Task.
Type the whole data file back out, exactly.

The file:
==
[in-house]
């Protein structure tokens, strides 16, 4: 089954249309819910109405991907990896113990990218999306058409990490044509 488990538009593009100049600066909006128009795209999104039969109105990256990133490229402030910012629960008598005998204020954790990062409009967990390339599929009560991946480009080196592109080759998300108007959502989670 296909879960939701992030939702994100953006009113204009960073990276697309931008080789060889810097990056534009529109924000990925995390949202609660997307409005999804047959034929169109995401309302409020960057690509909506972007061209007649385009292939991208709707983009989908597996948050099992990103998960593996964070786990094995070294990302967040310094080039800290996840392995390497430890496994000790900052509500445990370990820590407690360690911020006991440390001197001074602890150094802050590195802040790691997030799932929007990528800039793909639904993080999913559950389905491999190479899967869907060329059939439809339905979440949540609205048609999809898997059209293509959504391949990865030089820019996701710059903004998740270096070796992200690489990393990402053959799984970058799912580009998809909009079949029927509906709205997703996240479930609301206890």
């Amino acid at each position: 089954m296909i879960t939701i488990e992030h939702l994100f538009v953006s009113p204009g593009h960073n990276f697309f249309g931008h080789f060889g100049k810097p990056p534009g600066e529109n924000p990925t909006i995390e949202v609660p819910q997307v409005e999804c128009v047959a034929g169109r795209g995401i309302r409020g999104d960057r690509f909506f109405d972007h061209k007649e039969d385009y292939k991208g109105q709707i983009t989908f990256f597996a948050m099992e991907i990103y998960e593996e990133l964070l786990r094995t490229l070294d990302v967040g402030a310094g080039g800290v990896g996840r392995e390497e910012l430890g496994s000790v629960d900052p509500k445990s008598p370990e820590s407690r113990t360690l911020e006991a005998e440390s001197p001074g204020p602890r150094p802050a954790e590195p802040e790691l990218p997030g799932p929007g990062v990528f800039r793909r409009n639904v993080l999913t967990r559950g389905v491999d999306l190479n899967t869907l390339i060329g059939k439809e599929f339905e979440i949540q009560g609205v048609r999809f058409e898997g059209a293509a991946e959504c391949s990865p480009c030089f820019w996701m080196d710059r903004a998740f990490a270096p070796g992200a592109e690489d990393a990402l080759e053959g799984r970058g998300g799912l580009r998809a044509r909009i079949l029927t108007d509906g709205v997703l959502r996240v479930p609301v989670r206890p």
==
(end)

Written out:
[in-house]
């Protein structure tokens, strides 16, 4: 089954249309819910109405991907990896113990990218999306058409990490044509 488990538009593009100049600066909006128009795209999104039969109105990256990133490229402030910012629960008598005998204020954790990062409009967990390339599929009560991946480009080196592109080759998300108007959502989670 296909879960939701992030939702994100953006009113204009960073990276697309931008080789060889810097990056534009529109924000990925995390949202609660997307409005999804047959034929169109995401309302409020960057690509909506972007061209007649385009292939991208709707983009989908597996948050099992990103998960593996964070786990094995070294990302967040310094080039800290996840392995390497430890496994000790900052509500445990370990820590407690360690911020006991440390001197001074602890150094802050590195802040790691997030799932929007990528800039793909639904993080999913559950389905491999190479899967869907060329059939439809339905979440949540609205048609999809898997059209293509959504391949990865030089820019996701710059903004998740270096070796992200690489990393990402053959799984970058799912580009998809909009079949029927509906709205997703996240479930609301206890």
């Amino acid at each position: 089954m296909i879960t939701i488990e992030h939702l994100f538009v953006s009113p204009g593009h960073n990276f697309f249309g931008h080789f060889g100049k810097p990056p534009g600066e529109n924000p990925t909006i995390e949202v609660p819910q997307v409005e999804c128009v047959a034929g169109r795209g995401i309302r409020g999104d960057r690509f909506f109405d972007h061209k007649e039969d385009y292939k991208g109105q709707i983009t989908f990256f597996a948050m099992e991907i990103y998960e593996e990133l964070l786990r094995t490229l070294d990302v967040g402030a310094g080039g800290v990896g996840r392995e390497e910012l430890g496994s000790v629960d900052p509500k445990s008598p370990e820590s407690r113990t360690l911020e006991a005998e440390s001197p001074g204020p602890r150094p802050a954790e590195p802040e790691l990218p997030g799932p929007g990062v990528f800039r793909r409009n639904v993080l999913t967990r559950g389905v491999d999306l190479n899967t869907l390339i060329g059939k439809e599929f339905e979440i949540q009560g609205v048609r999809f058409e898997g059209a293509a991946e959504c391949s990865p480009c030089f820019w996701m080196d710059r903004a998740f990490a270096p070796g992200a592109e690489d990393a990402l080759e053959g799984r970058g998300g799912l580009r998809a044509r909009i079949l029927t108007d509906g709205v997703l959502r996240v479930p609301v989670r206890p």